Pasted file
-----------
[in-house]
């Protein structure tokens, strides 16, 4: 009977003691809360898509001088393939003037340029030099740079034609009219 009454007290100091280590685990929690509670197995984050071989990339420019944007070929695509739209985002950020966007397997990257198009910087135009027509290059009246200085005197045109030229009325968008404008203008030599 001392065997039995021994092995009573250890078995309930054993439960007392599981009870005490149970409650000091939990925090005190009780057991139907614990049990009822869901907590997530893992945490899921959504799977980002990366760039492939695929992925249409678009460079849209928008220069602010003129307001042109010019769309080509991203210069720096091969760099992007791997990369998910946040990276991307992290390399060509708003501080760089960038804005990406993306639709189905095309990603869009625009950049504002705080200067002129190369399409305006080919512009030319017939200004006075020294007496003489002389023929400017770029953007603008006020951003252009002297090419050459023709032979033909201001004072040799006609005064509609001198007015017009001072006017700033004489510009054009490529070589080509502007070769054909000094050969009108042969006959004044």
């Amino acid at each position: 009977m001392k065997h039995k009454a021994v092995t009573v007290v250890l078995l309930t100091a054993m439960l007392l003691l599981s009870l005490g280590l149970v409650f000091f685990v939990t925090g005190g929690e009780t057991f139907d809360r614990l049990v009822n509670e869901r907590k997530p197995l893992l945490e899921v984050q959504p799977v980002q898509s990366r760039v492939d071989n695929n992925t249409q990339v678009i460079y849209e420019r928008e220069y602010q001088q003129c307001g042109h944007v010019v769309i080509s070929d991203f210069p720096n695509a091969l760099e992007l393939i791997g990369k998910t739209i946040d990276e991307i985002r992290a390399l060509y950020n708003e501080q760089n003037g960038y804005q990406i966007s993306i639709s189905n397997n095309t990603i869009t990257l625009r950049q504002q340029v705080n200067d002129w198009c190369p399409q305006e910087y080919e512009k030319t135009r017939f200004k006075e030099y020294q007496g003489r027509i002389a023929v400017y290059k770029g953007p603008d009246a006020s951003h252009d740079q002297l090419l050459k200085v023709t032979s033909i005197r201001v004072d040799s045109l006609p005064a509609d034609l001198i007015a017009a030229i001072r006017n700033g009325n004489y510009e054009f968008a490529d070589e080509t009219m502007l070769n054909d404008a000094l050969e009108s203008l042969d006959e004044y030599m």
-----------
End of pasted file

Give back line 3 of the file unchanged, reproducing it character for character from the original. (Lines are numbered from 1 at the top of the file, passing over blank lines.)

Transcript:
């Amino acid at each position: 009977m001392k065997h039995k009454a021994v092995t009573v007290v250890l078995l309930t100091a054993m439960l007392l003691l599981s009870l005490g280590l149970v409650f000091f685990v939990t925090g005190g929690e009780t057991f139907d809360r614990l049990v009822n509670e869901r907590k997530p197995l893992l945490e899921v984050q959504p799977v980002q898509s990366r760039v492939d071989n695929n992925t249409q990339v678009i460079y849209e420019r928008e220069y602010q001088q003129c307001g042109h944007v010019v769309i080509s070929d991203f210069p720096n695509a091969l760099e992007l393939i791997g990369k998910t739209i946040d990276e991307i985002r992290a390399l060509y950020n708003e501080q760089n003037g960038y804005q990406i966007s993306i639709s189905n397997n095309t990603i869009t990257l625009r950049q504002q340029v705080n200067d002129w198009c190369p399409q305006e910087y080919e512009k030319t135009r017939f200004k006075e030099y020294q007496g003489r027509i002389a023929v400017y290059k770029g953007p603008d009246a006020s951003h252009d740079q002297l090419l050459k200085v023709t032979s033909i005197r201001v004072d040799s045109l006609p005064a509609d034609l001198i007015a017009a030229i001072r006017n700033g009325n004489y510009e054009f968008a490529d070589e080509t009219m502007l070769n054909d404008a000094l050969e009108s203008l042969d006959e004044y030599m």